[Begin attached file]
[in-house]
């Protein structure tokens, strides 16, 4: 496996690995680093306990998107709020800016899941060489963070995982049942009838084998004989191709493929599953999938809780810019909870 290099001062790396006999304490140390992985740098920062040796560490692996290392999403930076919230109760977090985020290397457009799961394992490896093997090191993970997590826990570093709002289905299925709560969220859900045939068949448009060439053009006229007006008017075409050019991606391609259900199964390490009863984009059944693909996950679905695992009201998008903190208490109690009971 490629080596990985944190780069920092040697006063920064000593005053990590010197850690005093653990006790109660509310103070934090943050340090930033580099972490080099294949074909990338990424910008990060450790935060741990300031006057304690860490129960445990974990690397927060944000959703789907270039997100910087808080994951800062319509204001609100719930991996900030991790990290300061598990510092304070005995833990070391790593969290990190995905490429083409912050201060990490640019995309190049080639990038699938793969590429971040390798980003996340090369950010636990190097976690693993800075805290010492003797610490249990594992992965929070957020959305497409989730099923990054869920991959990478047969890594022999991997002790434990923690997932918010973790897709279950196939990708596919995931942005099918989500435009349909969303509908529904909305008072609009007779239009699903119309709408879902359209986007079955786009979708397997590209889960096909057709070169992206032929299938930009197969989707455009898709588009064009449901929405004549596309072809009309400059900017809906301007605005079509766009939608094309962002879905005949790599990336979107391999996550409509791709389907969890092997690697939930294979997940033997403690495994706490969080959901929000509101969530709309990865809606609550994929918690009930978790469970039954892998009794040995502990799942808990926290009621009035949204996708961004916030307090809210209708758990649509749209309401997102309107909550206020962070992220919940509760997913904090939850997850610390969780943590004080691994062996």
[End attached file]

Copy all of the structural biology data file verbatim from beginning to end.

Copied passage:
[in-house]
């Protein structure tokens, strides 16, 4: 496996690995680093306990998107709020800016899941060489963070995982049942009838084998004989191709493929599953999938809780810019909870 290099001062790396006999304490140390992985740098920062040796560490692996290392999403930076919230109760977090985020290397457009799961394992490896093997090191993970997590826990570093709002289905299925709560969220859900045939068949448009060439053009006229007006008017075409050019991606391609259900199964390490009863984009059944693909996950679905695992009201998008903190208490109690009971 490629080596990985944190780069920092040697006063920064000593005053990590010197850690005093653990006790109660509310103070934090943050340090930033580099972490080099294949074909990338990424910008990060450790935060741990300031006057304690860490129960445990974990690397927060944000959703789907270039997100910087808080994951800062319509204001609100719930991996900030991790990290300061598990510092304070005995833990070391790593969290990190995905490429083409912050201060990490640019995309190049080639990038699938793969590429971040390798980003996340090369950010636990190097976690693993800075805290010492003797610490249990594992992965929070957020959305497409989730099923990054869920991959990478047969890594022999991997002790434990923690997932918010973790897709279950196939990708596919995931942005099918989500435009349909969303509908529904909305008072609009007779239009699903119309709408879902359209986007079955786009979708397997590209889960096909057709070169992206032929299938930009197969989707455009898709588009064009449901929405004549596309072809009309400059900017809906301007605005079509766009939608094309962002879905005949790599990336979107391999996550409509791709389907969890092997690697939930294979997940033997403690495994706490969080959901929000509101969530709309990865809606609550994929918690009930978790469970039954892998009794040995502990799942808990926290009621009035949204996708961004916030307090809210209708758990649509749209309401997102309107909550206020962070992220919940509760997913904090939850997850610390969780943590004080691994062996």